LYNNWOOD, Wash. -- At the PAWS Wildlife Center, it can't get much busier than it is right now.
"We have about 279 injured and orphaned wildlife in our care right now. So it's our peak summer season right now," said PAWS Wildlife Rehabilitation Manager Emily Meredith.
PAWS quickly maxed out on fawns, with six of them sharing the space. Every year, well meaning people scoop fawns out of the wild after seeing them alone. But it's normal for a mother deer to leave her babies for hours at a time.
"They're supposed to lay there and be quiet. As they get older they'll get up and walk around but then they'll lay back down and then mom comes back and feeds them. But people see them and immediately think they need care," Meredith said.
Once at PAWS, the orphan deer are fed, cleaned and cared for. But there's no talking or petting and as little interaction as possible.
"The overall goal for us is always to put them back out in the wild. and everything we do is focused on that," said Wildlife Rehabilitator Kym Buzdygon. "I never think of them as something that should be cuddled or should get that sort of attention. I always want them to be wild, to stay away from me."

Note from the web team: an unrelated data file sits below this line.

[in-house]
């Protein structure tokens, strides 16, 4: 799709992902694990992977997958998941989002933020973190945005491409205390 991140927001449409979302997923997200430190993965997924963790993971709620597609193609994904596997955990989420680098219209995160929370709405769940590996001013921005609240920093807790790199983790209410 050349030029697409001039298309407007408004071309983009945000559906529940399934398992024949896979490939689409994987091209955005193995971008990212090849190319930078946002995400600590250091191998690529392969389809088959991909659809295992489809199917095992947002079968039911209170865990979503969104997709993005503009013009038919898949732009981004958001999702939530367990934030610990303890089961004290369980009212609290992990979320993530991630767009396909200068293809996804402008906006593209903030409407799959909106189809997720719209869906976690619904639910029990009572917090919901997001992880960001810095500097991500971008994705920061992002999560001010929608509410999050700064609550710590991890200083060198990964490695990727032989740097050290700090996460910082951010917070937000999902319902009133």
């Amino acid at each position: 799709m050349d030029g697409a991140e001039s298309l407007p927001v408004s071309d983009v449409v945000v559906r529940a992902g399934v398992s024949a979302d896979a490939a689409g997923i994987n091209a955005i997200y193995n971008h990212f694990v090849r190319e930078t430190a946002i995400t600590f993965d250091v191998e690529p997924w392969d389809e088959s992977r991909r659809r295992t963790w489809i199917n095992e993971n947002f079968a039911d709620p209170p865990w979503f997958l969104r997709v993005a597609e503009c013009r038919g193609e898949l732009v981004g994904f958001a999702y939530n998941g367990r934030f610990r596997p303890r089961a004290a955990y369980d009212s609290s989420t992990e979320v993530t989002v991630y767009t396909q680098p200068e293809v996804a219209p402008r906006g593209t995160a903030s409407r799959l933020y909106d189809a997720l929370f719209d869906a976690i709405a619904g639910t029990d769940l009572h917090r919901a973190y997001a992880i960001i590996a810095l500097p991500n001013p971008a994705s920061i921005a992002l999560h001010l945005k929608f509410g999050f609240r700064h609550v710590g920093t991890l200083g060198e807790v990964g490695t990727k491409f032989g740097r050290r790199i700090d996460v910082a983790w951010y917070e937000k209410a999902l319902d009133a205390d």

The deer won't return to the wild until the fall, when they're big enough to fend for themselves. And with the pens full this early in the year, wildlife workers hope good Samaritans will call before launching their own animal rescue operation.
"We can talk with them, find out what's going on, what they're seeing and make sure the animal really does need our care before they scoop them up and bring them in," said Meredith.
It costs about $135 a week to care for a single fawn. That means by the time they're released, the six fawns will cost upwards of $16,000. You can help by contacting PAWS.